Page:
Triple Integrals 1 Introduction to the triple integral
Triple Integrals 1
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- Let's say I wanted to find the volume of a cube, where the
- values of the cube-- let's say x is between-- x is greater
- than or equal to 0, is less than or equal to,
- I don't know, 3.
- Let's say y is greater than or equal to 0, and is
- less than or equal to 4.
- And then let's say that z is greater than or equal to 0 and
- is less than or equal to 2.
- And I know, using basic geometry you could figure out--
- you know, just multiply the width times the height times
- the depth and you'd have the volume.
- But I want to do this example, just so that you get used to
- what a triple integral looks like, how it relates to a
- double integral, and then later in the next video we could do
- something slightly more complicated.
- So let's just draw that, this volume.
- So this is my x-axis, this is my z-axis, this is the y.
- x, y, z.
- So x is between 0 and 3.
- So that's x is equal to 0.
- This is x is equal to-- let's see, 1, 2, 3.
- y is between 0 and 4.
- 1, 2, 3, 4.
- So the x-y plane will look something like this.
- The kind of base of our cube will look something like this.
- And then z is between 0 and 2.
- So 0 is the x-y plane, and then 1, 2.
- So this would be the top part.
- And maybe I'll do that in a slightly different color.
- So this is along the x-z axis.
- You'd have a boundary here, and then it would
- come in like this.
- You have a boundary here, come in like that.
- A boundary there.
- So we want to figure out the volume of this cube.
- And you could do it.
- You could say, well, the depth is 3, the base, the width is 4,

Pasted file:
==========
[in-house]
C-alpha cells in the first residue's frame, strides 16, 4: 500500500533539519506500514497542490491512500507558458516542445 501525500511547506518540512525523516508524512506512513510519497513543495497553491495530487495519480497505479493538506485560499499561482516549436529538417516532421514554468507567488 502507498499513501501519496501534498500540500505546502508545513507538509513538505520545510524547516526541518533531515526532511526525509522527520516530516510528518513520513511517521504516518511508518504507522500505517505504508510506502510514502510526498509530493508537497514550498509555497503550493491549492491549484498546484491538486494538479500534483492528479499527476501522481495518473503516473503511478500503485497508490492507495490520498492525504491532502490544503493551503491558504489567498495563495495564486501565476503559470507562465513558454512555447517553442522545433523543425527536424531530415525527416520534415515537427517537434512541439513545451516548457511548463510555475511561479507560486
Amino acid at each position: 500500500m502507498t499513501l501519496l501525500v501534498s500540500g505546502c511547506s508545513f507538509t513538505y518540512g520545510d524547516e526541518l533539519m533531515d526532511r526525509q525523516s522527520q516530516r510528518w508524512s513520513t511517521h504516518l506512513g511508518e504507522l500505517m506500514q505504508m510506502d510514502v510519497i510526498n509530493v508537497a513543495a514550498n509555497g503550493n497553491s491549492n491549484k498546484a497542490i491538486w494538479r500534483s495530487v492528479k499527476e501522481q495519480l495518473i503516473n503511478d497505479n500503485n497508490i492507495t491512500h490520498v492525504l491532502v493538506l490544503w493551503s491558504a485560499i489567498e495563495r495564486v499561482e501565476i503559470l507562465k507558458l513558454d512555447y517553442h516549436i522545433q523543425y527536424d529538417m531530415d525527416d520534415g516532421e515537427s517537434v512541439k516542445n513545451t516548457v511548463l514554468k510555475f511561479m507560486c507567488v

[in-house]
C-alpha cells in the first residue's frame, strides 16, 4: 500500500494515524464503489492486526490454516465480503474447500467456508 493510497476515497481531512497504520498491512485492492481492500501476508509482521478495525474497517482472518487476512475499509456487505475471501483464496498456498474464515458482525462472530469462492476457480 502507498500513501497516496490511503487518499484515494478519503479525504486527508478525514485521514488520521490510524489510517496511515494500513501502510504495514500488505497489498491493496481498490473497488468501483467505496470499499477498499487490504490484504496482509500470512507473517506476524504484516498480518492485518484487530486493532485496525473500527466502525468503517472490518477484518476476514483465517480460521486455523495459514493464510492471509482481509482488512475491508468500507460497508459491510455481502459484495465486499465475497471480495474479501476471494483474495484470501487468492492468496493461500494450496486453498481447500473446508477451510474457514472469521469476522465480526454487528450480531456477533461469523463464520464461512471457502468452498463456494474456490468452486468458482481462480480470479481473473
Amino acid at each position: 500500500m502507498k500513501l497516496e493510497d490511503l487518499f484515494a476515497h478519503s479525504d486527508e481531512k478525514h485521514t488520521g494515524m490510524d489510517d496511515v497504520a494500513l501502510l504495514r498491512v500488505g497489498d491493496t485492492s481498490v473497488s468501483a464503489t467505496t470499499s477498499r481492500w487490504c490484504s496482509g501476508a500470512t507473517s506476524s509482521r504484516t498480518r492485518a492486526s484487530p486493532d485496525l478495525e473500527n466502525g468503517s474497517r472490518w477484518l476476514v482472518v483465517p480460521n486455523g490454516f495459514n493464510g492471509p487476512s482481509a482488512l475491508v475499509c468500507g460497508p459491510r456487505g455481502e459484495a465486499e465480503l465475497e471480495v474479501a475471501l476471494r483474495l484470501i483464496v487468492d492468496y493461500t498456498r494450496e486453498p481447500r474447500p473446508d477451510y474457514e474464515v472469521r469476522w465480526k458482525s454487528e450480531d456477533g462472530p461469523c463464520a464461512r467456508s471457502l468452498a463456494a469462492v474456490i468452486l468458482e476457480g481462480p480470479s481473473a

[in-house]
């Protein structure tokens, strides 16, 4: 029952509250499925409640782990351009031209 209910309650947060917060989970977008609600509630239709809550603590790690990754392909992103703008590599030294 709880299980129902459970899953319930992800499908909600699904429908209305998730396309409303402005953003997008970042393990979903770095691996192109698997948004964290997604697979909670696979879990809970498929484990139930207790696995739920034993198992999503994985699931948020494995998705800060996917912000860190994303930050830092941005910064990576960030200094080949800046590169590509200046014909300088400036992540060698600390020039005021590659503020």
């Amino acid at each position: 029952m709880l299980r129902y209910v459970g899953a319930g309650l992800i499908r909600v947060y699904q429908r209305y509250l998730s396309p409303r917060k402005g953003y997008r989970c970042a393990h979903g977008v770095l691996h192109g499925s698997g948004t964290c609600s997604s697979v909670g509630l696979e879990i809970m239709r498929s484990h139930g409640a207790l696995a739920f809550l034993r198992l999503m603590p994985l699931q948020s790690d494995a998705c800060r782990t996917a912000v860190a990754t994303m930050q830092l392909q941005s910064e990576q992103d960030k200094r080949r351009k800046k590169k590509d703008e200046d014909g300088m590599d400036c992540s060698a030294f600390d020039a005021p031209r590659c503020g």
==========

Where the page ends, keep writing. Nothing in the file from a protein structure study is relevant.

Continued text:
- so this area is 12 times the height.
- 12 times 2 is 24.
- You could say it's 24 cubic units, whatever
- units we're doing.
- But let's do it as a triple integral.
- So what does a triple integral mean?
- Well, what we could do is we could take the volume of a very
- small-- I don't want to say area-- of a very small volume.
- So let's say I wanted to take the volume of a small cube.
- Some place in this-- in the volume under question.
- And it'll start to make more sense, or it starts to become a
- lot more useful, when we have variable boundaries and
- surfaces and curves as boundaries.
- But let's say we want to figure out the volume of this
- little, small cube here.
- That's my cube.
- It's some place in this larger cube, this larger rectangle,
- cubic rectangle, whatever you want to call it.
- So what's the volume of that cube?
- Let's say that its width is dy.
- So that length right there is dy.
- It's height is dx.
- Sorry, no, it's height is dz, right?
- The way I drew it, z is up and down.
- And it's depth is dx.
- This is dx.
- This is dz.
- This is dy.
- So you can say that a small volume within this larger
- volume-- you could call that dv, which is kind of the
- volume differential.
- And that would be equal to, you could say, it's just
- the width times the length times the height.
- dx times dy times dz.
- And you could switch the orders of these, right?
- Because multiplication is associative, and order
- doesn't matter and all that.
- But anyway, what can you do with it in here?
- Well, we can take the integral.
- All integrals help us do is help us take infinite sums of
- infinitely small distances, like a dz or a dx or
- a dy, et cetera.